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'Heart Attack Alert' Anger And Physical Exertion Increases The Risk Of Heart Attack

Update Date: Oct 14, 2016 09:19 AM EDT

A heart attack is highly triggered by anger and physical exertion at a heavy rate. This is what has been revealed by the most recent study conducted and published in the American Heart Association's journal collection.

The Medical Express reported that the study lead by Dr Andrew Smyth, from the McMaster University in Canada population health research institute, was conducted over 12,461 58-year old patients from 52 countries. They were asked to answer questionnaires about the activities they had an hour before their heart attack. The results showed the high percentage of patients engaging in extreme physical exertion before the attack while those who had been angry or emotionally upset before they felt the pain showed higher figures.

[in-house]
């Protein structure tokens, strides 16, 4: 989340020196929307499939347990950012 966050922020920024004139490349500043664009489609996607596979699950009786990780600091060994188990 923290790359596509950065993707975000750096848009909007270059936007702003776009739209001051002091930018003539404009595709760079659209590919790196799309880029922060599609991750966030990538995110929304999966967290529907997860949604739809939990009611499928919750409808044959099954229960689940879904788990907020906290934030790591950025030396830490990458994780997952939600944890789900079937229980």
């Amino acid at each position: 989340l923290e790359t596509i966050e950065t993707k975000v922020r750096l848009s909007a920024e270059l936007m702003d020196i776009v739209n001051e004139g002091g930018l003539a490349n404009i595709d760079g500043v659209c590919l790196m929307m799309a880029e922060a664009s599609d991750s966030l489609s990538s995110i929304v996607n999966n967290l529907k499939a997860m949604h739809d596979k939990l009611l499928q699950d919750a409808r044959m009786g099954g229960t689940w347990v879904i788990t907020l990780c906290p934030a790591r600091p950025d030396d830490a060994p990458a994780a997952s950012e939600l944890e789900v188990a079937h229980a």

The results even showed that the heart attack risk tripled on patients who both got angry and did heavy rate physical exertion before the incident, as per Web MD.

Both anger and extreme physical exertion separately were both known to have negative effects on the flow of blood through blood vessels. They both tend to cause less supply of blood to the heart resulting in a heart attack. People with plaque-narrowed blood vessels are more susceptible to such cases.

However, the above-mentioned research showed how the often disregarded yet high-risk habit may increase the chances of heart attack. Emotionally upset people tend to resort to increasing the intensity of their physical activity as an outlet for their anger. These two factors when putting together double the patient's susceptibility.

Dr Barry Jacobs, the director of behavioural sciences at the Crozer-Keystone family medicine residency programme in Springfield, Pennsylvania stated that although the study did not completely solve the problem, this large study has proven the crucial link between body and mind. He advised heart attack prone people to keep a healthy mind and avoid extreme emotional situations, according to The Guardian.

Watch this video for more of the story.

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